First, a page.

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 African American, only ten percent of panel members are lawyers of color.856 A federal defender told the Committee that in his district, although a mentoring pro- gram had been created for the panel, they “still struggle to fill the void there. We do have a small panel [of] twenty-three [attorneys]. We do have one African American male...[and] several Hispanics [whom] we particularly recruited from other districts to participate on the panel.”857 One defender told the Committee, “I’m frustrated
in trying to attract minority candidates to the panel. We have had a fair amount of success in the district increasing the participation of women on the panel but [racial diversity is] still, again, a work in progress. I’m not satisfied. Still working.”858
In comparison to CJA panels, federal defender and community defender orga- nizations are more diverse. In fact, defender organizations outpace the national federal workforce in the hiring of women and minorities.859 In fiscal year 2015, employees of federal defender offices, including both attorneys and staff, were approximately 62 percent white, 10.5 percent black, and 22 percent Hispanic. These numbers are reflective of the national population and show that these offices as
a whole are fairly diverse.860 Diversity diminishes, however, when looking only at the attorneys in these offices: Although 10 percent of them are African American, lawyers who identify as Hispanic comprise just over 11 percent of all attorneys. Seventy-two percent of assistant federal defenders are white, with white males
comprising the largest demographic category at 40.5 percent.861
While diverse non-lawyer staff is important—investigators and other staff inter-
act with clients as well—diversity is most important within the corps of lawyers them- selves. As discussed above, these attorneys must be vigorous and creative advocates for their clients and to succeed they must develop trusting relationships with them.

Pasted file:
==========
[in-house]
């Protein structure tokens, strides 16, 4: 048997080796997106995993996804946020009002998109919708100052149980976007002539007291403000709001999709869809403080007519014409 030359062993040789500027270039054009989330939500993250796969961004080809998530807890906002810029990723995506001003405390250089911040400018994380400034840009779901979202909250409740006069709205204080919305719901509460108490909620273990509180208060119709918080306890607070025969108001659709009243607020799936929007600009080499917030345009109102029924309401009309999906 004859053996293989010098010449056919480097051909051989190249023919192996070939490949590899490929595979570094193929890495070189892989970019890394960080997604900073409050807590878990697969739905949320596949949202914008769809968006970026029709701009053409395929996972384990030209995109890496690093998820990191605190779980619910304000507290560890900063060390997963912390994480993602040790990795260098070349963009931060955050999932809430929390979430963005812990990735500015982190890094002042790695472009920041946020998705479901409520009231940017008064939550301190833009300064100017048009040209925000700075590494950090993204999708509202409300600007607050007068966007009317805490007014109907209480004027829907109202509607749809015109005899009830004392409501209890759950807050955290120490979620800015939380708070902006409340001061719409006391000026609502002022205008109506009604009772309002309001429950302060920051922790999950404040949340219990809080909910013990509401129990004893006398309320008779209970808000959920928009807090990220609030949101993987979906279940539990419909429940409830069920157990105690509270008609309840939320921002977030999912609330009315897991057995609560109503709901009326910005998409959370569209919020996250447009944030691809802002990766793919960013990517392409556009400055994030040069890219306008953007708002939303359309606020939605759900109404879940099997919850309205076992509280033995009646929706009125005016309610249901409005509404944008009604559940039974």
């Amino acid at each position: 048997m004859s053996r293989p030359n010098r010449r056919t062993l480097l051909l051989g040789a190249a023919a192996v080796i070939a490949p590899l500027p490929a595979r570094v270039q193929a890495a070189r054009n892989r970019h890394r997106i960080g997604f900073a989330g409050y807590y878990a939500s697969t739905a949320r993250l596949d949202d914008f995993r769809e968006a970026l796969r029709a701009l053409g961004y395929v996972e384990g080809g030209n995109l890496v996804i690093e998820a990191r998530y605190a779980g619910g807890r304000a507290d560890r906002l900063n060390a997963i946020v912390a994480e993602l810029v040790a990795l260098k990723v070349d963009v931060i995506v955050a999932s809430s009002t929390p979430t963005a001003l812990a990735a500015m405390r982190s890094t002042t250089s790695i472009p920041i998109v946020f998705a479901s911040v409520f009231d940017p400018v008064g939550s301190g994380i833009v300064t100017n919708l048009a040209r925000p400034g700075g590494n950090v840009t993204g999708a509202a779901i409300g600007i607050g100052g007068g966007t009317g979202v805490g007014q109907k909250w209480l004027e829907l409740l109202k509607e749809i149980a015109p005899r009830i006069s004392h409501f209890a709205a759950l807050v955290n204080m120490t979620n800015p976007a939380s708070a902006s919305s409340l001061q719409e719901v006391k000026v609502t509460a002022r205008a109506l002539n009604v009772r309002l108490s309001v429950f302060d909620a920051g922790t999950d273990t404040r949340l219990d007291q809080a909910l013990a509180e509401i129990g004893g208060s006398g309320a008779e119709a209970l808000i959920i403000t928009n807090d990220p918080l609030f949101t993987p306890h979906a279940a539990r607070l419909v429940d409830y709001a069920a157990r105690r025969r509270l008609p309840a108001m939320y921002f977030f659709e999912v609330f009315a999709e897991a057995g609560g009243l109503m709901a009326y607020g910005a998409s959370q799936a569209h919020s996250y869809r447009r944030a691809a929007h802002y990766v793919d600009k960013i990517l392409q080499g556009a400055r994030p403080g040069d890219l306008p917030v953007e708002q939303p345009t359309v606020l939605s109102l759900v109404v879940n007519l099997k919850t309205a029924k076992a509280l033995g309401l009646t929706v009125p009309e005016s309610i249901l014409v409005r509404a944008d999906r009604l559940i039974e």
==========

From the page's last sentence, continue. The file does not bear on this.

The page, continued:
Lack of diversity is more pronounced at the top of the defender office hierar- chy, with half of defender office executives being white men,862 while white women lead 30 percent of defender offices. African American men head only 10 percent of FDOs, and African American women just 2.5 percent. Men who identify as Hispanic or Latino run a tiny 1.3 percent of FDOs, and there are no women who identify as Latina leading a federal defender organization.863
856 SeeKathyLuker,CJAPanelAtty.,N.D.Ala.,PublicHearing—Birmingham,Ala.,Panel4,Tr.,at34;CJA Review Committee Panel Attorney Surveys; U.S. Census Bureau, QuickFacts Data for Birmingham City, Alabama, available at https://www.census.gov/quickfacts/fact/table/birminghamcityalabama/PST045216. 857 EdsonBostic,FPD,D.Del.,PublicHearing—Philadelphia,Pa.,Panel10,Tr.,at32.
858 TerenceWard,FPD,D.Conn.,PublicHearing—Philadelphia,Pa.,Panel10,Tr.,at30.
859 DefenderServicesCommitteeMaterials,June2017,providedatrequestoftheCommitteebytheChair of the Defender Services Committee. The exception to this is in the category of Asian/Pacific Islanders.
860 Admin.OfficeoftheU.S.Courts,TheJudiciaryFairEmploymentPracticesAnnual Report, Fiscal Year 2016; U.S. Census Bureau, QuickFacts Data for United States, available at https://www.census.gov/quickfacts/fact/table/US/PST045216.
861 DefenderServicesCommitteeMaterials,June2017.
862 Id. 863 Id.
No recommendation presented herein represents
the policy of the Judicial Conference of the United 2 0 1 7 R E P O R T O F T H E A D H O C C O M M I T T E E T O R E V I E W T H E C R I M I N A L J U S T I C E A C T 181
 States unless approved by the Conference itself.
 

















































































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